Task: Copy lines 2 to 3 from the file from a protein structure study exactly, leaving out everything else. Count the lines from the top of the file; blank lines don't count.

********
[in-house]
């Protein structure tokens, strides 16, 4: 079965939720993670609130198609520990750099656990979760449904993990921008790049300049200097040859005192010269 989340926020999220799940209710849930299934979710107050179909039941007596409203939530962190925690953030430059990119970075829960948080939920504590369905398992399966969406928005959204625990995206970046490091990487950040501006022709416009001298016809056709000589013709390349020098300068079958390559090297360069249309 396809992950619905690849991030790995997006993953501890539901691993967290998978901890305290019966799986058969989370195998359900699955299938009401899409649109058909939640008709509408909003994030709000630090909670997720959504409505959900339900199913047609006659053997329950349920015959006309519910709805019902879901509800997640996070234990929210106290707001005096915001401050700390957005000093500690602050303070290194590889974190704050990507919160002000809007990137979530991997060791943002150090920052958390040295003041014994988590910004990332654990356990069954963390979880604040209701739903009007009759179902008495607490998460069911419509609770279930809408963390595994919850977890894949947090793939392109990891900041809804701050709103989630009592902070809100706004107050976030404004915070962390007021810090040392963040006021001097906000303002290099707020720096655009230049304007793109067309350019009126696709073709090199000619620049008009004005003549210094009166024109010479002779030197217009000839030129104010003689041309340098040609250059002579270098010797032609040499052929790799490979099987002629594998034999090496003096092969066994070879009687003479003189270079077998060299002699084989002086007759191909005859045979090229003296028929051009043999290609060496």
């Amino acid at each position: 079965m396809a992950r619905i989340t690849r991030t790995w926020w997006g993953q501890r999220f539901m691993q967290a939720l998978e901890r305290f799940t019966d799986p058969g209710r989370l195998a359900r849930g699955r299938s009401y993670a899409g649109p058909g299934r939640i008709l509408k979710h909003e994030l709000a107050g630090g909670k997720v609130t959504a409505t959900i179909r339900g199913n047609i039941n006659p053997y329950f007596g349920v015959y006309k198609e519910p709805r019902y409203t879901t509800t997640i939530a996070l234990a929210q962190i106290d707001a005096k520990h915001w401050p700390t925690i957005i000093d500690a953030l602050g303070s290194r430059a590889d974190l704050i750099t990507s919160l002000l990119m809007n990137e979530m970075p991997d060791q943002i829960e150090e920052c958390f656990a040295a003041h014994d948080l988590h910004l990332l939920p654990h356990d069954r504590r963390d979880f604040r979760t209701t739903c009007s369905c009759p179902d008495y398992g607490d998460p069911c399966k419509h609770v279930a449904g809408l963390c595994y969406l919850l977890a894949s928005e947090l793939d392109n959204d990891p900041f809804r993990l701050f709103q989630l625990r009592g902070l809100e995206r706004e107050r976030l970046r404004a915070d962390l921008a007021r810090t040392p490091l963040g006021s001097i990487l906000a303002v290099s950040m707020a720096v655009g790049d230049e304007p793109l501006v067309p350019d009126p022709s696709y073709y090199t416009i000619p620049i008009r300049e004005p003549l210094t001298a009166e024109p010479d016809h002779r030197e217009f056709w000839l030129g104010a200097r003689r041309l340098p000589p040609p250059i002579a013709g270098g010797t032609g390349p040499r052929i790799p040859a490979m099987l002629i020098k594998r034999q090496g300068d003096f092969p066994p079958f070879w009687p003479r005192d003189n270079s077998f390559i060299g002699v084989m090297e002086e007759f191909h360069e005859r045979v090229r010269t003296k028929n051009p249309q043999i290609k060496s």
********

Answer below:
């Protein structure tokens, strides 16, 4: 079965939720993670609130198609520990750099656990979760449904993990921008790049300049200097040859005192010269 989340926020999220799940209710849930299934979710107050179909039941007596409203939530962190925690953030430059990119970075829960948080939920504590369905398992399966969406928005959204625990995206970046490091990487950040501006022709416009001298016809056709000589013709390349020098300068079958390559090297360069249309 396809992950619905690849991030790995997006993953501890539901691993967290998978901890305290019966799986058969989370195998359900699955299938009401899409649109058909939640008709509408909003994030709000630090909670997720959504409505959900339900199913047609006659053997329950349920015959006309519910709805019902879901509800997640996070234990929210106290707001005096915001401050700390957005000093500690602050303070290194590889974190704050990507919160002000809007990137979530991997060791943002150090920052958390040295003041014994988590910004990332654990356990069954963390979880604040209701739903009007009759179902008495607490998460069911419509609770279930809408963390595994919850977890894949947090793939392109990891900041809804701050709103989630009592902070809100706004107050976030404004915070962390007021810090040392963040006021001097906000303002290099707020720096655009230049304007793109067309350019009126696709073709090199000619620049008009004005003549210094009166024109010479002779030197217009000839030129104010003689041309340098040609250059002579270098010797032609040499052929790799490979099987002629594998034999090496003096092969066994070879009687003479003189270079077998060299002699084989002086007759191909005859045979090229003296028929051009043999290609060496």
């Amino acid at each position: 079965m396809a992950r619905i989340t690849r991030t790995w926020w997006g993953q501890r999220f539901m691993q967290a939720l998978e901890r305290f799940t019966d799986p058969g209710r989370l195998a359900r849930g699955r299938s009401y993670a899409g649109p058909g299934r939640i008709l509408k979710h909003e994030l709000a107050g630090g909670k997720v609130t959504a409505t959900i179909r339900g199913n047609i039941n006659p053997y329950f007596g349920v015959y006309k198609e519910p709805r019902y409203t879901t509800t997640i939530a996070l234990a929210q962190i106290d707001a005096k520990h915001w401050p700390t925690i957005i000093d500690a953030l602050g303070s290194r430059a590889d974190l704050i750099t990507s919160l002000l990119m809007n990137e979530m970075p991997d060791q943002i829960e150090e920052c958390f656990a040295a003041h014994d948080l988590h910004l990332l939920p654990h356990d069954r504590r963390d979880f604040r979760t209701t739903c009007s369905c009759p179902d008495y398992g607490d998460p069911c399966k419509h609770v279930a449904g809408l963390c595994y969406l919850l977890a894949s928005e947090l793939d392109n959204d990891p900041f809804r993990l701050f709103q989630l625990r009592g902070l809100e995206r706004e107050r976030l970046r404004a915070d962390l921008a007021r810090t040392p490091l963040g006021s001097i990487l906000a303002v290099s950040m707020a720096v655009g790049d230049e304007p793109l501006v067309p350019d009126p022709s696709y073709y090199t416009i000619p620049i008009r300049e004005p003549l210094t001298a009166e024109p010479d016809h002779r030197e217009f056709w000839l030129g104010a200097r003689r041309l340098p000589p040609p250059i002579a013709g270098g010797t032609g390349p040499r052929i790799p040859a490979m099987l002629i020098k594998r034999q090496g300068d003096f092969p066994p079958f070879w009687p003479r005192d003189n270079s077998f390559i060299g002699v084989m090297e002086e007759f191909h360069e005859r045979v090229r010269t003296k028929n051009p249309q043999i290609k060496s």